Art song

from Wikipedia, the free encyclopedia

An art song is a genre of song that is interpreted exclusively on the basis of musical notes and developed at the end of the 16th century . The art song requires classical vocal training and traditionally differs from the aria in opera and oratorio and from the theater song in drama (such as the Viennese couplet ) due to the performance framework of the recital .

According to a widespread view towards the end of the 19th century, the difference to the folk song was that it was passed on orally and often had no known composer, while art songs were demanding settings by a composer known by name . Art songs are generally composed on lyric .



As regards the content and scope of the term, three views can be distinguished:

The art song in the narrower sense is a European song with a time of origin from 1810 (the beginning of Franz Schubert's settings) to works by Richard Strauss and Arnold Schönberg , with the focus on German-language songs. The art song in the broader sense is a solo song from the western world with ( chordal ) instrumental accompaniment since the introduction of the monody around 1600. The art song in the most general sense includes all songs of all times that have a certain " art " claim.

Concept history

Before the 18th century, no explicit work on the song appeared in Germany. At that time the song was of much less importance than music for church and theater. It remained tied to the bourgeoisie and did not find its way into the sphere of court music. Therefore it was hardly noticed by the music theorists of the time. In contemporary encyclopedias and dictionaries reference is made to the ode or to 'music and poetry'. The term previously used pejoratively was upgraded with the emphasis on the simple qualities of the song:

“There are some great spirits who even consider the word: song to be shameful; who, if they want to talk about a musical piece that is not pompous and confused according to its kind, call it a song according to its language [...] "

Christian Gottfried Krause wrote his first comprehensive song aesthetic . His treatise On musical poetry (1752) formed the basis for the first Berlin song school , but also had an impact beyond the second Berlin song school, which was based on folk song, and continued into the 19th century. In contrast to the aria, he regarded the song as an easy joke song that anyone could start effortlessly and sung without a grand piano or other instrument accompaniment. This demand for singing and popularity persisted into the Viennese Classical period and found its external form in a short verse song with easy, catchy text and a limited range . Johann Georg Sulzer first separated the term song into two parts of an article, "Lied (poetry)" and "Lied (music)".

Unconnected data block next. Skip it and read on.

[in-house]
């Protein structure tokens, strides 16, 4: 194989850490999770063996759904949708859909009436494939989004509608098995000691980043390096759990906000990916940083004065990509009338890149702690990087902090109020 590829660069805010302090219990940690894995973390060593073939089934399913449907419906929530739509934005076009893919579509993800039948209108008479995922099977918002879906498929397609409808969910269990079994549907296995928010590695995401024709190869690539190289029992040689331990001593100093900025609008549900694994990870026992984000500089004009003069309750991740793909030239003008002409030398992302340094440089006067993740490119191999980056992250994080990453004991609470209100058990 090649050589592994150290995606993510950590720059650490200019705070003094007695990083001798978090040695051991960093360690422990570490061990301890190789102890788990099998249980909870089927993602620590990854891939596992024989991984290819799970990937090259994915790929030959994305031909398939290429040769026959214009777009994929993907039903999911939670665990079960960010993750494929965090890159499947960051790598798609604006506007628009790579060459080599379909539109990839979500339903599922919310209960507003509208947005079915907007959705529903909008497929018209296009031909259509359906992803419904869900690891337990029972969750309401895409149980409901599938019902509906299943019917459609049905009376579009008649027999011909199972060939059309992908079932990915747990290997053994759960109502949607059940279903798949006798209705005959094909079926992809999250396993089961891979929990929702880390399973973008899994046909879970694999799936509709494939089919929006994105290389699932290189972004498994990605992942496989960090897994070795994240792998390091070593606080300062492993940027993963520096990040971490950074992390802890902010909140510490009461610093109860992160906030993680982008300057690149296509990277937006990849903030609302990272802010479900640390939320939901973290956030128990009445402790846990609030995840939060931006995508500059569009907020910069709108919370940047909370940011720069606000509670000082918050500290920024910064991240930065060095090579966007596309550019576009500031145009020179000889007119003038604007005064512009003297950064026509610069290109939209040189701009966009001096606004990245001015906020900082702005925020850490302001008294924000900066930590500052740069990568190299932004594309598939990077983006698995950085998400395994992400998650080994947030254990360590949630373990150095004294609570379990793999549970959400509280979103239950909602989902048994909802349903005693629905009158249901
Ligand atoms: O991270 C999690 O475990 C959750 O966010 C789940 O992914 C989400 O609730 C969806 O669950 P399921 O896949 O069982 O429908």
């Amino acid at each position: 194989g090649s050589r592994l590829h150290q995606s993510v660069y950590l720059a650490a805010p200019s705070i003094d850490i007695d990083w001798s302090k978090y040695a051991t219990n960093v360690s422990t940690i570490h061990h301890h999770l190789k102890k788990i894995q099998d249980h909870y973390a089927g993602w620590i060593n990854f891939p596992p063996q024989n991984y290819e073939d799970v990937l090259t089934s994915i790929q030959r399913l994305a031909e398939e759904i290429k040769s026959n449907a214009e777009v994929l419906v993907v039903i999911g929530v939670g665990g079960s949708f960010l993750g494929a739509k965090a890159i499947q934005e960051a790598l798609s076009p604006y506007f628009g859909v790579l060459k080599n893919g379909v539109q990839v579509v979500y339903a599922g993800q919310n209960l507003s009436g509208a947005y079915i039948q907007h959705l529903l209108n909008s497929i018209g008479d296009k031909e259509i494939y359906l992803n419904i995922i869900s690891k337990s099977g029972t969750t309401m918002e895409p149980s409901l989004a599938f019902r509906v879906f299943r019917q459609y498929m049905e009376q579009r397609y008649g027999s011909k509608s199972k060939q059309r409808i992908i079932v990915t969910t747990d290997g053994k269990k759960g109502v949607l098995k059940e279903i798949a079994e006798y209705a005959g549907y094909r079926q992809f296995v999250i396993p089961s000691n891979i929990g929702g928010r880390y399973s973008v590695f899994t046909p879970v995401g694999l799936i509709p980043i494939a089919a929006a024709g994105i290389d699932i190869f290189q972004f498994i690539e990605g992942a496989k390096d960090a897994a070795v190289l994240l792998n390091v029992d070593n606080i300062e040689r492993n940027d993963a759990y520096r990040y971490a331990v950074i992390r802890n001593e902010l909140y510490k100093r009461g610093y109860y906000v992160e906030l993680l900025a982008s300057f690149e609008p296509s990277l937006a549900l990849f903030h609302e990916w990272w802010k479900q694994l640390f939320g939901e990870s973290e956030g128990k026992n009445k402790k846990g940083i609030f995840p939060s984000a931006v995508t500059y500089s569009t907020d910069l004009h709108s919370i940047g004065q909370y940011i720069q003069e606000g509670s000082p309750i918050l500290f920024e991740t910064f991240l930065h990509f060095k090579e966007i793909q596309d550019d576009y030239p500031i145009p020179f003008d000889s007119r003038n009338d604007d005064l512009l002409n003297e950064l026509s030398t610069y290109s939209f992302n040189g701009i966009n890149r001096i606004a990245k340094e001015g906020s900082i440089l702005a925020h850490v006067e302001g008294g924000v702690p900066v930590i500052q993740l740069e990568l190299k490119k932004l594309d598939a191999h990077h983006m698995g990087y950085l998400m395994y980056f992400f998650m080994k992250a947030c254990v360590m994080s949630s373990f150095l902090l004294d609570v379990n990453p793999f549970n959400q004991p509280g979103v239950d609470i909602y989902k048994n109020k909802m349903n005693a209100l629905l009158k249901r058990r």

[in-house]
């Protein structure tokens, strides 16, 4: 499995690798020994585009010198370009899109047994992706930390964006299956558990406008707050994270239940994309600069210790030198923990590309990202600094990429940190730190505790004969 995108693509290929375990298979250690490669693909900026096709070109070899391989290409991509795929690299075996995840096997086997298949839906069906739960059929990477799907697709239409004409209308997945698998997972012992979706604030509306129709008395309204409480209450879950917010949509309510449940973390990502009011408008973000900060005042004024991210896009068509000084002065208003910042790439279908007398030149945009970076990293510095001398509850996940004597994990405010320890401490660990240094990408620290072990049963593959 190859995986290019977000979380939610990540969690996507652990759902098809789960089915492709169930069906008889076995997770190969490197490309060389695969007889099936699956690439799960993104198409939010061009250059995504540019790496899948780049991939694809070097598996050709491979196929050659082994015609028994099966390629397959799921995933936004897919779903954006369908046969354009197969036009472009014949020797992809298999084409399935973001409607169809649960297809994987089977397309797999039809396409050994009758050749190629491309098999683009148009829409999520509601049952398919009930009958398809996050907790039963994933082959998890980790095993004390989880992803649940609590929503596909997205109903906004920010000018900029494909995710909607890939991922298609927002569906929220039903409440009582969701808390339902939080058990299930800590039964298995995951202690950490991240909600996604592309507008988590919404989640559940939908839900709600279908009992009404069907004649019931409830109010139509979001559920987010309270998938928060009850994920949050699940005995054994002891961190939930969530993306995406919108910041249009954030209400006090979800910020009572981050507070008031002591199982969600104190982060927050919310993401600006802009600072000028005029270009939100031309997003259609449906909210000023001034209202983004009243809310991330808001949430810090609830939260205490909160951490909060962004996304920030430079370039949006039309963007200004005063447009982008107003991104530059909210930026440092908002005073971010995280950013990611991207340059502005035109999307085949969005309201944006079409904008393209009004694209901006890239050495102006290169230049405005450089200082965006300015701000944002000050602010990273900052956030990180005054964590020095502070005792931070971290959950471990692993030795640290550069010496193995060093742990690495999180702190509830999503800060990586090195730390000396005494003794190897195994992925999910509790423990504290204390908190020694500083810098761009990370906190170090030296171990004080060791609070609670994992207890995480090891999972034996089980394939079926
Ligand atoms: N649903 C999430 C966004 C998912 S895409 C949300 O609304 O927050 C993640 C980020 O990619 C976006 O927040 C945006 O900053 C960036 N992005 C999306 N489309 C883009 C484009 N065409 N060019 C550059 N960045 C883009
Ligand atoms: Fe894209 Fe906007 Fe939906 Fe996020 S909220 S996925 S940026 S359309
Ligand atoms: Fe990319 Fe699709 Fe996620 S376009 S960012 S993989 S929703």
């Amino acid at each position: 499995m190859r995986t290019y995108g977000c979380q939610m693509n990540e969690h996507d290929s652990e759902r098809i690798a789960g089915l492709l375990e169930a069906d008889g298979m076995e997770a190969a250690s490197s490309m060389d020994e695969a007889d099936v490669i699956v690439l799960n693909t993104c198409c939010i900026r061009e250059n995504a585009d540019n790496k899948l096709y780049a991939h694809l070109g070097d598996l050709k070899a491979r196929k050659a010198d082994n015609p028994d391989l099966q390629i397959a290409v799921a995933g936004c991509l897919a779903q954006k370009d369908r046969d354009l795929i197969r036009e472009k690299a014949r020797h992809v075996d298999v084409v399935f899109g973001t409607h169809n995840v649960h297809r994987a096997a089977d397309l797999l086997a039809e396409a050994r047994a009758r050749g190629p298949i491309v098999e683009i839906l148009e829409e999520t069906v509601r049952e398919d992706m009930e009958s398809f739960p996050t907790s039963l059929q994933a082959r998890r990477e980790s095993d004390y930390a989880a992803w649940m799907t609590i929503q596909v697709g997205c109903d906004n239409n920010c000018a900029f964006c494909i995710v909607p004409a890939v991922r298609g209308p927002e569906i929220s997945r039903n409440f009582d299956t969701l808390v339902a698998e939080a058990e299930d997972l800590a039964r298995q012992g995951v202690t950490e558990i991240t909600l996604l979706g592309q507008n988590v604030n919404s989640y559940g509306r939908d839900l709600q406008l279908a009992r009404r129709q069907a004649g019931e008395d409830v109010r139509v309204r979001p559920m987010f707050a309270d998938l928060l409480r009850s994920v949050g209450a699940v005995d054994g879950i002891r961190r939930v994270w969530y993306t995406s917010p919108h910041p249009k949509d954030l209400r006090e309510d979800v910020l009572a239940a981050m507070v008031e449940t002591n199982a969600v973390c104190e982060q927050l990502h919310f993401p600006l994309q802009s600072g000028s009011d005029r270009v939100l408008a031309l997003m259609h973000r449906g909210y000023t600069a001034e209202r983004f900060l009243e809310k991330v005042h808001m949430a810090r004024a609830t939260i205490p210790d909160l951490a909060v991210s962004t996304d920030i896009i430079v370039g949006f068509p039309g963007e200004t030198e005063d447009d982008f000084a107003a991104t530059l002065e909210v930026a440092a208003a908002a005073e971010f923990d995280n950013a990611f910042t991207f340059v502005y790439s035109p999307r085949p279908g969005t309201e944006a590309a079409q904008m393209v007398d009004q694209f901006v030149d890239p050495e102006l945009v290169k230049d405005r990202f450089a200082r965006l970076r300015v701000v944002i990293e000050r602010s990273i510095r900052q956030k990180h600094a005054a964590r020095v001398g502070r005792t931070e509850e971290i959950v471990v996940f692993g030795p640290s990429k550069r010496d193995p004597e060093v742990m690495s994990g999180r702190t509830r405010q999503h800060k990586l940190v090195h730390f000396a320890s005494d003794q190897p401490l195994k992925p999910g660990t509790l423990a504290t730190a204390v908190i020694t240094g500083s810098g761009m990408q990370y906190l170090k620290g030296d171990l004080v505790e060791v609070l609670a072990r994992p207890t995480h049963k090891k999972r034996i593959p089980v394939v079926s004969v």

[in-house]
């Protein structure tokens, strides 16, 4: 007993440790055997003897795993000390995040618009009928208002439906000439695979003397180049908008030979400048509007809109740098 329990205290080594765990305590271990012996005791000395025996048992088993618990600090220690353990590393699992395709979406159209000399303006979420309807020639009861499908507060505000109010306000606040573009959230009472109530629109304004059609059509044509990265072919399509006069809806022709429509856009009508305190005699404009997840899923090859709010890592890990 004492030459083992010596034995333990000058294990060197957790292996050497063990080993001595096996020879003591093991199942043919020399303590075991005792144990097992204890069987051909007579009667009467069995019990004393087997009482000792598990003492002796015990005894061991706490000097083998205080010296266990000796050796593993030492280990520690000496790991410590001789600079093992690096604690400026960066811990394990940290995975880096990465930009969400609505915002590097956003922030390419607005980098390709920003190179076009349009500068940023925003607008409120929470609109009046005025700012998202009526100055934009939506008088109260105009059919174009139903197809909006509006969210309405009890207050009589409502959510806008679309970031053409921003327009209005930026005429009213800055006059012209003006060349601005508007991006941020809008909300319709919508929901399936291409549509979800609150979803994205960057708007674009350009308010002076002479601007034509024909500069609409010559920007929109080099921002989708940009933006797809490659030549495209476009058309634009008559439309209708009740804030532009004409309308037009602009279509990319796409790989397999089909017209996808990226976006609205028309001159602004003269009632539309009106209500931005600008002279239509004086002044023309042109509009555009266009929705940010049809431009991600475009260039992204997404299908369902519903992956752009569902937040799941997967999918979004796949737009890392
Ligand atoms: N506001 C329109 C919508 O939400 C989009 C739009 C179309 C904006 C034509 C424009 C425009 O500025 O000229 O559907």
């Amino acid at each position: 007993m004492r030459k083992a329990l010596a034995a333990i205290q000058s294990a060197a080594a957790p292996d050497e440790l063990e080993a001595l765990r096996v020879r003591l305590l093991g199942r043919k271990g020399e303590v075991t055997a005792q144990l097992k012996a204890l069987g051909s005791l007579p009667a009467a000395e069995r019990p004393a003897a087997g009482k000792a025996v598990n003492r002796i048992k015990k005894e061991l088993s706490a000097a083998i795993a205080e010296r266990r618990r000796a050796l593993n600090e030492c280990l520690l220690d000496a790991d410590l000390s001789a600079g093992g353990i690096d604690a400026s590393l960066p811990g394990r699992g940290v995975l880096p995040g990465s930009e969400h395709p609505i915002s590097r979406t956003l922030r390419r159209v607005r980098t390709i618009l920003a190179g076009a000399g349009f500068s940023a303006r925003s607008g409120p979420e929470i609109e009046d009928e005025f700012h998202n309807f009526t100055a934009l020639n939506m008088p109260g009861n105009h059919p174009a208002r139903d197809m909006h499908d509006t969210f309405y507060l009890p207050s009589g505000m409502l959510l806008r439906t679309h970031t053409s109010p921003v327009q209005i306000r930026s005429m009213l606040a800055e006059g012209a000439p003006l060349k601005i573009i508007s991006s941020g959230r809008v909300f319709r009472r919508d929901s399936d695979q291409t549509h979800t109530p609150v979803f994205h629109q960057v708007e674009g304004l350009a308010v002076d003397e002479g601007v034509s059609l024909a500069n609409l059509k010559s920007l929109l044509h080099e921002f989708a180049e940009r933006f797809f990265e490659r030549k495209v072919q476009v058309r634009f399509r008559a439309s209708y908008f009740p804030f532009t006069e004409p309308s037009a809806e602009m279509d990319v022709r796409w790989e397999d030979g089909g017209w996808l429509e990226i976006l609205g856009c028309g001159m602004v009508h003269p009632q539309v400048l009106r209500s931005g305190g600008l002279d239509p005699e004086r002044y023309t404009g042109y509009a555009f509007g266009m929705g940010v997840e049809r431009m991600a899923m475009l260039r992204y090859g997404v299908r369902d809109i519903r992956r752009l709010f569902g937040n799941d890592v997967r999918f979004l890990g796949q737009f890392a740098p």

Hans Georg Nägeli , on the other hand, called for a new style of song in Die Liederkunst (1817), in which language, song and accompaniment would be combined into a higher whole.

The concept of art song for the first time in 1841 when Carl Koßmaly to be found, thus giving it the time of romance onset of separation of folk song and hymn undertook.

Richard Wagner's reflections on declamation singing intensified the contrast between a formally unbound, often considered more artful, thorough composition of the lyrics and the simple verse song. Since the second half of the 19th century there have also been songs with orchestral accompaniment such as Hector Berlioz 's cycle Les nuits d'été 1856.

An overall scholarly presentation from 2004 tries to avoid the terms song, art song and folk song and instead suggests the expression musical poetry as a generic term in order to free itself from ideological connotations and the concentration on German and European work.

The art song has a focus on the German-speaking area, which is also shown by the fact that the term song has been adopted unchanged in other languages. It is closely tied to the emancipation of the German-speaking bourgeoisie in the 19th century and its social activities such as the Liedertafel , "in a time of shameful servitude of Germanness ", as the musicologist Hugo Riemann put it in 1882. This combined an attitude against the nobility and clergy as the upper class of society and against foreign, at that time mainly French, influences around the wars of liberation . Well- educated, privately organized concerts and evening parties offered an alternative to representative events in the exclusive setting of the aristocracy or entertainment for the general public in the theater. The German language in a time of a lack of national unity, and a civic striving for education with the esteem of local poets and musicians contributed to the fact that the intimate form of the art song became a social ideal.